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High energy laser & systems to neutralise stellar coronal mass ejections (CME) plasma

Aeronautics and Aerospace Open Access Journal
Kolemann Lutz,1 Terry Trevino2


With CME plasma and shockwave travelling at 600+ km/sec, active methods such as high energy electron lasers (HEL) and mirrors are effective at making contact with ionised atoms in CME. Electrons pulsed from kW to MW laser(s) could polarise ionised atoms such as Fe16+, O7/8+, Mg, He2+,etc to fill valence pairs. As high-FIP atoms are electromagnetically trapped with a higher susceptibility from lower e- density and temperatures, CME plasma clouds can be neutralised, separated, and reduced in velocity trajectory around planet. Study outlines interactions between Electron Laser and CME plasma cloud, orbital geometry, build of high energy lasers, subsystems, as well as recoils, and cloud charge dynamics with e- interactions to neutralise CME particles. Additional space-based systems are designed such as mirrors in closer orbit to align lower velocity light beams. In approaching higher electron recombination and FIP ionisation of laser-plasma ion cluster density, max absorption of e- to CME could be approached with similar beam, CME, mirror angles and alignment, where e- couple and fill valence shells. Models evaluate efficacy of coherent laser beams of charged electrons, X-rays, infrared (IR), and/or electron/radio Hz to polarize CME column charge densities, with optimal CME scatter geometry and time window. Low cost ground experiments are discussed. Models suggest every ~1 km gap laser creates when CME t=8.255min creates a 10,067 km gap for Earth to orbit through. Such a HEL laser, reflecting mirrors, and space systems could neutralize plasma CME Cloud within 92.818M mi (Sun-Earth distance) and mitigate effects and trillion dollar costs from Carrington-type CME flares, and supernovae.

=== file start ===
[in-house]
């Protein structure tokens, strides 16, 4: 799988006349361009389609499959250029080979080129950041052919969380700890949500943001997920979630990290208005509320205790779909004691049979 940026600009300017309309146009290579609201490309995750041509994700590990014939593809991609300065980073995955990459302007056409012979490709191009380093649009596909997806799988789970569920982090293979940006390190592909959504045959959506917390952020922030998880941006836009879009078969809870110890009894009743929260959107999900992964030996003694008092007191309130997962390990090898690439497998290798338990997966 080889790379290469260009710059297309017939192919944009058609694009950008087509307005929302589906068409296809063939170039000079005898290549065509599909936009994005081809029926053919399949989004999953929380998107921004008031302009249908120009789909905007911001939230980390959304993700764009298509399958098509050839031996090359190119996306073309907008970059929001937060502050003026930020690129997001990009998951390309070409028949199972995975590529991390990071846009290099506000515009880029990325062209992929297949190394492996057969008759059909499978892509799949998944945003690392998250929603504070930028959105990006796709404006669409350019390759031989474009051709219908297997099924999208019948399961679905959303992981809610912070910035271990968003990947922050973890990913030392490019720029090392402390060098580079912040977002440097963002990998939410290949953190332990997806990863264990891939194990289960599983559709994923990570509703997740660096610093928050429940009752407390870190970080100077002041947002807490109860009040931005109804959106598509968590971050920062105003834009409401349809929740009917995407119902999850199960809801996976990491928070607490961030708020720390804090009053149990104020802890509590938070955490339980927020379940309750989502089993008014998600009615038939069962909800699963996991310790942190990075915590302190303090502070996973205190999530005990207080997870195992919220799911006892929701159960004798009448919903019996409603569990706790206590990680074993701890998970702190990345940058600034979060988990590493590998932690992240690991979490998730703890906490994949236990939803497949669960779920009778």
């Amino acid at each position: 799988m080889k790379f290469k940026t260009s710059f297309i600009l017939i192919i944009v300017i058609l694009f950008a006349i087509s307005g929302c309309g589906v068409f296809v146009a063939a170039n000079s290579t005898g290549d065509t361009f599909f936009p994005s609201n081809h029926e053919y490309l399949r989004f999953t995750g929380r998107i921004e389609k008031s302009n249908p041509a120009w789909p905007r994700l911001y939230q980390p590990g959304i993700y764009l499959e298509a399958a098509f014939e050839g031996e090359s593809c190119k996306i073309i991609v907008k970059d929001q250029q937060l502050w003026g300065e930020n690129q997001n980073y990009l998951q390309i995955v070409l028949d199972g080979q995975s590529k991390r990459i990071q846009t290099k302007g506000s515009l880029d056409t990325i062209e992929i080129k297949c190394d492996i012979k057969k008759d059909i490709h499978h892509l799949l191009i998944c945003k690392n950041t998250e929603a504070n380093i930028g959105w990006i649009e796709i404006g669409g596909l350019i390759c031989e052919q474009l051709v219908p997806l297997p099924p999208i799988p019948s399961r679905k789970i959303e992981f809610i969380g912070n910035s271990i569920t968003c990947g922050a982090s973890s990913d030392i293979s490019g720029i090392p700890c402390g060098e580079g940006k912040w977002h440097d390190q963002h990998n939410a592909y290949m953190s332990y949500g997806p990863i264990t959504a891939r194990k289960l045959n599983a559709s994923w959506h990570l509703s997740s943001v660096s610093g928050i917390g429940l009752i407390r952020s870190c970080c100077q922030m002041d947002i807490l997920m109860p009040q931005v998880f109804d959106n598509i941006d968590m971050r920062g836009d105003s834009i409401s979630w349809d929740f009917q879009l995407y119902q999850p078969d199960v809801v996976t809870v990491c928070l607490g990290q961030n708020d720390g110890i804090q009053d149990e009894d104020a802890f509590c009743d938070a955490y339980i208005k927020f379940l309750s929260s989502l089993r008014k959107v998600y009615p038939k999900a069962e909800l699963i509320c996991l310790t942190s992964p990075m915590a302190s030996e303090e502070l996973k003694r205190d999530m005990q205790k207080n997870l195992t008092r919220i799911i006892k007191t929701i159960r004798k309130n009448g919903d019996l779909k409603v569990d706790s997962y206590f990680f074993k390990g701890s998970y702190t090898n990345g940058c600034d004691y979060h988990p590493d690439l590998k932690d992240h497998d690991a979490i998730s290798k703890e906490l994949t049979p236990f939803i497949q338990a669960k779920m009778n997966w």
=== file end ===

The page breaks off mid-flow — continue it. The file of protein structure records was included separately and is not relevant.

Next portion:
space systems, coronal mass ejection, high energy laser, astrophysics